Lynching is the execution of a person or persons, by the people of an area without the use of a court trial. Often the people lynched have been hanged.

Other forms of lynching include being dragged to death behind a car, burning and use of a gun. What makes the execution a lynching is the nature of it being done without a court trial by people who believe the accused is guilty of a crime.

Lynchings have been used in the southern states of the United States of America against African Americans during the time of slavery but more commonly after the abolition of slavery during the time of civil rights activism and the times of the various Ku Klux Klans (American white supremacist terrorist hate group).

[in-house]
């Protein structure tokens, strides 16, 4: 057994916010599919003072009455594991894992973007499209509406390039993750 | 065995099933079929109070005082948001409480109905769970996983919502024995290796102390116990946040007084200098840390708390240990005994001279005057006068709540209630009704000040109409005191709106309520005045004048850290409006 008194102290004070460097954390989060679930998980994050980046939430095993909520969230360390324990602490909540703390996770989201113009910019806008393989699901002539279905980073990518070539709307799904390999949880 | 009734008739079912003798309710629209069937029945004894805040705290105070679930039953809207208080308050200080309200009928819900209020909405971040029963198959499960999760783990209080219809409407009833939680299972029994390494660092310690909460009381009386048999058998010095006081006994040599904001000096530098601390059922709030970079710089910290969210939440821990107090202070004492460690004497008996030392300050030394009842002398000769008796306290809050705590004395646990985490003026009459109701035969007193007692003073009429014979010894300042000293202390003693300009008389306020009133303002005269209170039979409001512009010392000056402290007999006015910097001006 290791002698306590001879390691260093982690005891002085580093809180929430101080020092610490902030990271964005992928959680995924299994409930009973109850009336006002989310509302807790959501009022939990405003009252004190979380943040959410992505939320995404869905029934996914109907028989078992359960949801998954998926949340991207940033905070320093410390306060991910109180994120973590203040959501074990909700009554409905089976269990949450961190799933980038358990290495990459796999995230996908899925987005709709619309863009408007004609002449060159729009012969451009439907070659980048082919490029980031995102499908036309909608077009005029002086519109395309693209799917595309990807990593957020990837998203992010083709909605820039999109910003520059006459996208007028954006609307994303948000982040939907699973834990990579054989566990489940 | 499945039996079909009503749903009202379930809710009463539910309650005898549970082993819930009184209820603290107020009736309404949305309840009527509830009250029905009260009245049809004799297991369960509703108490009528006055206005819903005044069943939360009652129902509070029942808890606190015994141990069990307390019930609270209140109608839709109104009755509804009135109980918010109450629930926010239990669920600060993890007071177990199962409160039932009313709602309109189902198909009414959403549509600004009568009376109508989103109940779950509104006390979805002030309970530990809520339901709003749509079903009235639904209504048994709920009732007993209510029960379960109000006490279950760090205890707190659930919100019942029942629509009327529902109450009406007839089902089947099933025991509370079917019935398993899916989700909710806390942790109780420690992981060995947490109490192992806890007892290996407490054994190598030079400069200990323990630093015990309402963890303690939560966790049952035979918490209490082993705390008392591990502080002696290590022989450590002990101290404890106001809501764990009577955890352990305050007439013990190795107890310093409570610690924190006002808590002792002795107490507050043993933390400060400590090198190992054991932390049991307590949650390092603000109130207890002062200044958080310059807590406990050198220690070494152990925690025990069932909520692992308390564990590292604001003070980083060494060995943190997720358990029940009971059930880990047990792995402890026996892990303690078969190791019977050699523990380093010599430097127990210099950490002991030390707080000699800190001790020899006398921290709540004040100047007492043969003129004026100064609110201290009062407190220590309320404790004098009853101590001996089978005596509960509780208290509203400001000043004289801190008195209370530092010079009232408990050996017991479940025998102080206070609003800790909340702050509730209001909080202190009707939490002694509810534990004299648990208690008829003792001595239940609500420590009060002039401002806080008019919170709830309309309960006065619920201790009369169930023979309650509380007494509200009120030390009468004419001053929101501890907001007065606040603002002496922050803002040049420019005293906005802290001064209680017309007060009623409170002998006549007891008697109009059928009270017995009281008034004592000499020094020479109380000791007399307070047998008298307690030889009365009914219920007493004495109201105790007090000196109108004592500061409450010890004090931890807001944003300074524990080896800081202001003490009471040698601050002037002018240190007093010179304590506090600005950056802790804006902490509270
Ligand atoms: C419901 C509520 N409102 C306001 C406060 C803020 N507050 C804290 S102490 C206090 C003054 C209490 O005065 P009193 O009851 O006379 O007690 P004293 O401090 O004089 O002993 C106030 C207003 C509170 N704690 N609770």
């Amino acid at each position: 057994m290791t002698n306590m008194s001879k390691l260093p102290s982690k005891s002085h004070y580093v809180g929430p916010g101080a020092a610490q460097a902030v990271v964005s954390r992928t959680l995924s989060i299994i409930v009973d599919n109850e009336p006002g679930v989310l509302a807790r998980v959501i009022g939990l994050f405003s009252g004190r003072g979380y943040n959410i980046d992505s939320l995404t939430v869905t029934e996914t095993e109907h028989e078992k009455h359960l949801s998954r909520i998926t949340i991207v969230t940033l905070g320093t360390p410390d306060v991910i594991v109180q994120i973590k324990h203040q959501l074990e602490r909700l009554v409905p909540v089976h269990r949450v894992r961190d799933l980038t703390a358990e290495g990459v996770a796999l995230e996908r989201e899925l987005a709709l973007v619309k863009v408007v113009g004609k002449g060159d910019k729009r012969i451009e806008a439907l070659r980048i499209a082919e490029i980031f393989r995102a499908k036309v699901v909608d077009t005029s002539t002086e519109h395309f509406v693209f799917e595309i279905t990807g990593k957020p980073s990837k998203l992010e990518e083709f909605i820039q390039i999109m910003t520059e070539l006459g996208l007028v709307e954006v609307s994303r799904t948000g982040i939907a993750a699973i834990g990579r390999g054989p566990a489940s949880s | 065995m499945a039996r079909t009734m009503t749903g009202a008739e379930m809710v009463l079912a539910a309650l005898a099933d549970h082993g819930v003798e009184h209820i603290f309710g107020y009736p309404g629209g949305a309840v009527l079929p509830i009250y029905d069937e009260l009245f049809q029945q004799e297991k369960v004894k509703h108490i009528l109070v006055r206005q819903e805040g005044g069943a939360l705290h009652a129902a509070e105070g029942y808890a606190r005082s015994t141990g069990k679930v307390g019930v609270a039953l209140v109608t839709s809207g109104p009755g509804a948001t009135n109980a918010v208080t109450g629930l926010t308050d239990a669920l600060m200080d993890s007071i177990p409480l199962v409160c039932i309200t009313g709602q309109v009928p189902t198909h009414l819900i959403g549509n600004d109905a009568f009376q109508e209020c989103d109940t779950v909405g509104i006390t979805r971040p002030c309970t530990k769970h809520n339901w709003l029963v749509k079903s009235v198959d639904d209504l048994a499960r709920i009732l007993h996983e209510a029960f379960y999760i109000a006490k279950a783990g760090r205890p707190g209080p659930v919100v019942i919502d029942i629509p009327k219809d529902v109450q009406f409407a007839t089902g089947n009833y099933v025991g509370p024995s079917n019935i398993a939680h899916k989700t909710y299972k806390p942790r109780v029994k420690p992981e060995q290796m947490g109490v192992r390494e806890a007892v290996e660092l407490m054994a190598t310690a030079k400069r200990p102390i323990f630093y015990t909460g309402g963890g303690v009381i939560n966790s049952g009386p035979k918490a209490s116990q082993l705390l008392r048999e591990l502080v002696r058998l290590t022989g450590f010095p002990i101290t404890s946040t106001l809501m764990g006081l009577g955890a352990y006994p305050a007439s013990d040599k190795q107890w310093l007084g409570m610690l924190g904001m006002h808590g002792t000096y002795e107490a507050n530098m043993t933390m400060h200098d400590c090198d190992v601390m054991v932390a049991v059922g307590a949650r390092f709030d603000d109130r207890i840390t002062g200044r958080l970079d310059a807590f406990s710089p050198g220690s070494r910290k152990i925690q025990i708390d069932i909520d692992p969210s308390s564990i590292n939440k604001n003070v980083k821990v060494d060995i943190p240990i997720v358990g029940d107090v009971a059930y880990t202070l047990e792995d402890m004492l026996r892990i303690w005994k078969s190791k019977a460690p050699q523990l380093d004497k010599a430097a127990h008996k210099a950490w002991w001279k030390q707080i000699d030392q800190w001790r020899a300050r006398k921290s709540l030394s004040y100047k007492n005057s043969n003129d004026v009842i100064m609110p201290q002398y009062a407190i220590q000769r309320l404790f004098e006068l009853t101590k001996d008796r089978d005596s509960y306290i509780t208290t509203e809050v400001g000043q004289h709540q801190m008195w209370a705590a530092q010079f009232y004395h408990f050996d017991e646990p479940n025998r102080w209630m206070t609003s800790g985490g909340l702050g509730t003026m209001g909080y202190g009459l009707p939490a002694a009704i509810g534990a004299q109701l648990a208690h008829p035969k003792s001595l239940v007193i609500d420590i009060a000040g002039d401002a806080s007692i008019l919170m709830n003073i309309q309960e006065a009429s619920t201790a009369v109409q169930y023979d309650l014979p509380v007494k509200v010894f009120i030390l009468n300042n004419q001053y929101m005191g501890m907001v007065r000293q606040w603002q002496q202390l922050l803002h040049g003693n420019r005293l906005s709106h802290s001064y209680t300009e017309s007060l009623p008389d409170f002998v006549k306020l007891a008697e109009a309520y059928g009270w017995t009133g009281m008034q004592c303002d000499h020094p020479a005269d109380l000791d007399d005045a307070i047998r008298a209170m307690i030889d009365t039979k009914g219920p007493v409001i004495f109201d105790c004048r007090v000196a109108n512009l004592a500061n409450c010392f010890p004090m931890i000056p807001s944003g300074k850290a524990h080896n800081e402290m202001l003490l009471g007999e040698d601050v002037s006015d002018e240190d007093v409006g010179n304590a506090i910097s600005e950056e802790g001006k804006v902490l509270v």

Lynching continues to be a problem to this day, and is not just limited to southern states. Lynching is murder, and many times the people who do it are never punished.

United States lynchings rose in number after the American Civil War in the early-to-mid 1860s. Most lynchings went down by the 1950s.

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